Content marketing is nothing new. Regardless of the type of content, the goals remain the same: inform, educate, engage and provide value to prospects.
A recent content marketing roundtable, sponsored by Bizo, highlighted different aspects of content marketing followed by executive viewpoints from panelists: Joe Chernov, VP of Marketing for Kivey; Ann Handley, Chief Content Officer at MarketingProfs; Matt Johnson, CMO of uTest; and Todd Wheatland, VP of Thought Leadership and Marketing for Kelly Services.
“B2B marketers have always created brochures, data sheets, and corporate videos that were played on VCRs,” said Sean Callahan, Editor for Digital Marketing Remix and moderator of the panel. “What’s different today is the corporate web site which has moved far beyond its initial incarnation that’s ‘brochurewear.’”
Callahan shared two trends that have led to the evolution of content marketing:
- Search engine sites became more prominent, making companies focus more on the “look and feel” of their web sites.
- The emergence of blogs and social media, an essential platform to share content for B2B marketers.
The best SEO approach for a company is to have great content, noted Callahan. However, the question here isn’t whether or not to produce content; it is to understand the types of content needed to engage customers as well as the right platform to distribute the content.
For B2B marketers, content marketing is still about branding, sales and lead generation. The top five organizational goals for B2B content marketing according to a recent CMI/MarketingProfs report are:
- Brand awareness (79%);
- Customer acquisition (74%);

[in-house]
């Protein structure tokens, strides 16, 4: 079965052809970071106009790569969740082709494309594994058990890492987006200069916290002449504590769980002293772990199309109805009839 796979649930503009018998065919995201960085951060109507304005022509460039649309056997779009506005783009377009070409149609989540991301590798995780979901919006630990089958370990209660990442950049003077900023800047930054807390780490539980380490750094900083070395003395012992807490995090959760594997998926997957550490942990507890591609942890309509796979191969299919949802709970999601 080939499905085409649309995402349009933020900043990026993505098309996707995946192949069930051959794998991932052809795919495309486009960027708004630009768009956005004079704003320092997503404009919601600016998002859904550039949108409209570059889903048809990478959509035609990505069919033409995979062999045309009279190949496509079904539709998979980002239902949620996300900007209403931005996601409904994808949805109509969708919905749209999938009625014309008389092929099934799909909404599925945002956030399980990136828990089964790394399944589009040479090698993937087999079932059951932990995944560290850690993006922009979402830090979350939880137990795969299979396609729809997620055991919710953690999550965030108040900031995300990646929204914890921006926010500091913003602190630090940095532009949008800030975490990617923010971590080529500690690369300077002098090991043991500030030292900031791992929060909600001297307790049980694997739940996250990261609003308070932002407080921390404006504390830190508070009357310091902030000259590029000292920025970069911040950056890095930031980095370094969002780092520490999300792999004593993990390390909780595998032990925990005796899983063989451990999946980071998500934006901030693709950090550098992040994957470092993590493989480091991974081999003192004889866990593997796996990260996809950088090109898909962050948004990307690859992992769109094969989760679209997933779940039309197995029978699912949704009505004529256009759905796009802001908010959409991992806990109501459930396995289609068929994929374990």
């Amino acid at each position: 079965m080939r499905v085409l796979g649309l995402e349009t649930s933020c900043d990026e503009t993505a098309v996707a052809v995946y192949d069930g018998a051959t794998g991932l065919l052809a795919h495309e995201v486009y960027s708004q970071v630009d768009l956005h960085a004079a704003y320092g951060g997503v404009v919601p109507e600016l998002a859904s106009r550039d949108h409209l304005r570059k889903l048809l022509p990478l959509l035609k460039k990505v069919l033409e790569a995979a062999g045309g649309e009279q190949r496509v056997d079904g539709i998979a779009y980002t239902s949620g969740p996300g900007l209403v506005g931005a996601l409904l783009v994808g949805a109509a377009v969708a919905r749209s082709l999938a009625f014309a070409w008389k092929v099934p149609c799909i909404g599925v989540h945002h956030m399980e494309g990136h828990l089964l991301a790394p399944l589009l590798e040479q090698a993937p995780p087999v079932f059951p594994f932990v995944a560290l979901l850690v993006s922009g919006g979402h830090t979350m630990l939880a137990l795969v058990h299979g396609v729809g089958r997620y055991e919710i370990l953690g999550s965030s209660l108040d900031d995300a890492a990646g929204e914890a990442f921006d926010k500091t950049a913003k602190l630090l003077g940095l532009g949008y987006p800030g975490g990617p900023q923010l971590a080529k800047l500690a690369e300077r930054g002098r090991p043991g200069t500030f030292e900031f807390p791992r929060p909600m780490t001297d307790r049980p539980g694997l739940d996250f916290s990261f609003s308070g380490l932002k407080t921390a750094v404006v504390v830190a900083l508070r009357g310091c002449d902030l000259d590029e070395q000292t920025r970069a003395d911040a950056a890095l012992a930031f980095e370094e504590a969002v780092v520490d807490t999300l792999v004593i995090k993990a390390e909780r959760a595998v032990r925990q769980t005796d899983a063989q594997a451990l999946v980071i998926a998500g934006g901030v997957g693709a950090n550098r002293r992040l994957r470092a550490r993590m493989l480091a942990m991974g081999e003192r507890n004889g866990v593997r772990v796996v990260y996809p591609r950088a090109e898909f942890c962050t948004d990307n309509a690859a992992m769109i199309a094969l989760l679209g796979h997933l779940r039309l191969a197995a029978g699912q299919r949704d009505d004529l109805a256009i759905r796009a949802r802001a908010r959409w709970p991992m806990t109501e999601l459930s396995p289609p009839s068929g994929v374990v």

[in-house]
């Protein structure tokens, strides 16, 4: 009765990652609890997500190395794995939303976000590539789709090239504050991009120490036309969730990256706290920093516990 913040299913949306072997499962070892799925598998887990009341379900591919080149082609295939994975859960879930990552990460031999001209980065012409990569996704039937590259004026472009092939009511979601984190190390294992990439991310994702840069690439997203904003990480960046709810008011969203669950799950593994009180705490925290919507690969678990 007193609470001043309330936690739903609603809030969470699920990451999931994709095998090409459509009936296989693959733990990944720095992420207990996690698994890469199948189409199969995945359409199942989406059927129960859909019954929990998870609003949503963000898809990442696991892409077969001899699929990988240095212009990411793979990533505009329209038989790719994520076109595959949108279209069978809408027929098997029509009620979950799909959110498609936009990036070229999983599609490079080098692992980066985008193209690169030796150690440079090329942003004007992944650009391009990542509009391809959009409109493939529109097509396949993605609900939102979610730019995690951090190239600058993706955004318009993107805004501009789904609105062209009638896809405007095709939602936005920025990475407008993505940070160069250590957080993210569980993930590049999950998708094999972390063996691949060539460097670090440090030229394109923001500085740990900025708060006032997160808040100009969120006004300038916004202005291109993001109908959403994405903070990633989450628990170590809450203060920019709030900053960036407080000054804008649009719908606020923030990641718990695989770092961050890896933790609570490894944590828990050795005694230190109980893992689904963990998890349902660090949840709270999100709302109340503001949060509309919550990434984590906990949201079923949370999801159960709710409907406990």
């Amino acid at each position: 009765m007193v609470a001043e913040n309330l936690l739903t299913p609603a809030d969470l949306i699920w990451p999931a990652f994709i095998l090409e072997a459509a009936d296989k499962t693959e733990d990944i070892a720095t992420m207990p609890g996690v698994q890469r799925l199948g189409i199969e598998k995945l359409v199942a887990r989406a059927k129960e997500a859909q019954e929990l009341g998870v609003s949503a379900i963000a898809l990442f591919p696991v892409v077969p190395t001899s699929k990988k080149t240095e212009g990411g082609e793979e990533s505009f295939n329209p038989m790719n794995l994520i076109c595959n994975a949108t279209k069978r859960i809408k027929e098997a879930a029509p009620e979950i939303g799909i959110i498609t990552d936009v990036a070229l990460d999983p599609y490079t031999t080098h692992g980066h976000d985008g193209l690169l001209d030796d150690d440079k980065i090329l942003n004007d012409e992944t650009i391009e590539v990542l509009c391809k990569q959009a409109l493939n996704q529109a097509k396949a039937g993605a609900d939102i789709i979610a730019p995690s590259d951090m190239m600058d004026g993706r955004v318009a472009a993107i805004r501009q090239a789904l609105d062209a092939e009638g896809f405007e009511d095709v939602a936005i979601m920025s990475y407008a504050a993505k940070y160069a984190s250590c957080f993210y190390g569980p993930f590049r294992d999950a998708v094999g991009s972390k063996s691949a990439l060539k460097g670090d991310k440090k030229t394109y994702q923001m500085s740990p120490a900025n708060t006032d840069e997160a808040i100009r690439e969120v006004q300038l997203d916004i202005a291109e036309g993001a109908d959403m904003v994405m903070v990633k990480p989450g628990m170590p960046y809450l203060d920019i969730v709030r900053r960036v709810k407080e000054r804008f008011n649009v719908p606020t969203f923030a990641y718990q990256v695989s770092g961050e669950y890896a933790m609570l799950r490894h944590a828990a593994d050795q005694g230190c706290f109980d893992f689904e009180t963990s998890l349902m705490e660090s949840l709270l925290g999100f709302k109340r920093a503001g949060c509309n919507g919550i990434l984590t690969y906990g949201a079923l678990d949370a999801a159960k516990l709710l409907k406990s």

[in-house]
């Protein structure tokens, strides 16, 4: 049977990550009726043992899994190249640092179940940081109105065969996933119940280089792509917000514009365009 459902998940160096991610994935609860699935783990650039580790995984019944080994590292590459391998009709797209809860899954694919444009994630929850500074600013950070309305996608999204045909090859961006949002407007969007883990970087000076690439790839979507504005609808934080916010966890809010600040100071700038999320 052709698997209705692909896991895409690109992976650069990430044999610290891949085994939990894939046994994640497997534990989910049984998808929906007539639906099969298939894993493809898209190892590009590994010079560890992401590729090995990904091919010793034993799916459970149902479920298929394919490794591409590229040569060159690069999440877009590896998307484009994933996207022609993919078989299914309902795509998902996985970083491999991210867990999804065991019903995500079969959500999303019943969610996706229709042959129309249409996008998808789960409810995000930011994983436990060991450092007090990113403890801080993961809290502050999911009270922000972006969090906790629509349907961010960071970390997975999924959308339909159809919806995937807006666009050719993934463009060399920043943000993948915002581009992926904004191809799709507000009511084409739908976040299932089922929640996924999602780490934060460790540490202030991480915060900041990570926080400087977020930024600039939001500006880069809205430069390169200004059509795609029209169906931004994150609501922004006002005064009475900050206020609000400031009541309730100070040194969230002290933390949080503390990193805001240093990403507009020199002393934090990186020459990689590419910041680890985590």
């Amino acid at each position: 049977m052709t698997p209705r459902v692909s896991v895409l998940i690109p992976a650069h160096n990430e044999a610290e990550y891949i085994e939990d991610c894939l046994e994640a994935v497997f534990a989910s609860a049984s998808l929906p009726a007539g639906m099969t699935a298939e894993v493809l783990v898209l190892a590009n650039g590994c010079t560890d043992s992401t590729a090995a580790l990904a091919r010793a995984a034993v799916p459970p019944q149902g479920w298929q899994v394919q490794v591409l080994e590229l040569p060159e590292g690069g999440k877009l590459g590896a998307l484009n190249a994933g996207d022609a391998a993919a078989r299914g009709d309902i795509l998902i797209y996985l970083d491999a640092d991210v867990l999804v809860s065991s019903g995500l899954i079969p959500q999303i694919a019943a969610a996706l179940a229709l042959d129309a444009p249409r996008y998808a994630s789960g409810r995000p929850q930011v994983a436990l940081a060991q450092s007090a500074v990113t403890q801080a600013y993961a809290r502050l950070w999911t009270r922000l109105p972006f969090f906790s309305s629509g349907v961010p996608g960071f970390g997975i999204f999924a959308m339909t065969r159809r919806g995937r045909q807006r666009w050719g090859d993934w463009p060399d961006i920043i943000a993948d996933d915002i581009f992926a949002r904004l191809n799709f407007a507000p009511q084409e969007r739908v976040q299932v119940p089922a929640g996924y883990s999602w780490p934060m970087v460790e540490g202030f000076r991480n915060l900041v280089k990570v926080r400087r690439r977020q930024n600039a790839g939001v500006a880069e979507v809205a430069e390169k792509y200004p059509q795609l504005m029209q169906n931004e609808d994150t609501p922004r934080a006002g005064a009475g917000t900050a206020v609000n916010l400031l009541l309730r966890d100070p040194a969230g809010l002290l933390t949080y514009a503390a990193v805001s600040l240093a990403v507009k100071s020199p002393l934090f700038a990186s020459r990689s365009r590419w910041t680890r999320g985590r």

- Lead generation (71%);
- Customer retention/loyalty (64%); and
- Thought leadership (64%).
B2B Content Marketing Truths
The heart of content, according to Callahan, is social media. In fact, 87% of B2B marketers today use social media to distribute content, a 13% increase from 2011.
Chernov discussed what he considers fiveessedntial content marketing truths:
1) Without content, social engagement stalls;
2) Logo size is inversely proportional to credibility;
3) No bait, no bites;
4) B2B needs to mimic B2C; and
5) We share how we want to be seen.
“Content is not only the ‘fuel’ for your social media programs, but it’s also the bait for your customer acquisition programs,” noted the former VP of Content Marketing for Eloqua. “One thing that we discovered early on at Eloqua was that the better the content, the better the campaign.”
Chernov added, “It’s important to look at your demand generation program through a content lens because the quality of content that you’re baiting your hook with determines the amount of fish you’re going to catch.”
The Content Marketing Lies
The concept in content marketing isn’t about storytelling — it’s about telling the true story well, and making sure they are worth sharing, explained Handley. “You have to think carefully as your creating content and in the best way possible.”
Handley laid a few content marketing myths to rest during her presentation:
- Storytelling should be at the heart of your content.
- Your story is about you.
- Mo’ content, mo’ better.
- Quantity trumps quality.
- Don’t even think about trying to be funny.
5.5) LinkedIn is only for the unemployed.
The challenge is not about finding the right content marketing professionals; in fact, the majority (64%) of B2B content marketers said they are challenges with producing enough content. In addition, 52% find it difficult to produce the kind of content that engages with the customer; and in the B2B space, it’s important to focus on who you’re trying to reach, not just trying to reach everyone.
The CMI/MarketingProfs Content Marketing study noted that B2B marketers use an average of five social media sites to distribute content. Among them, LinkedIn holds the top spot, followed by Twitter.
Handley believes LinkedIn is a “rich resource, especially if you’re trying to have discussions around B2B subjects.”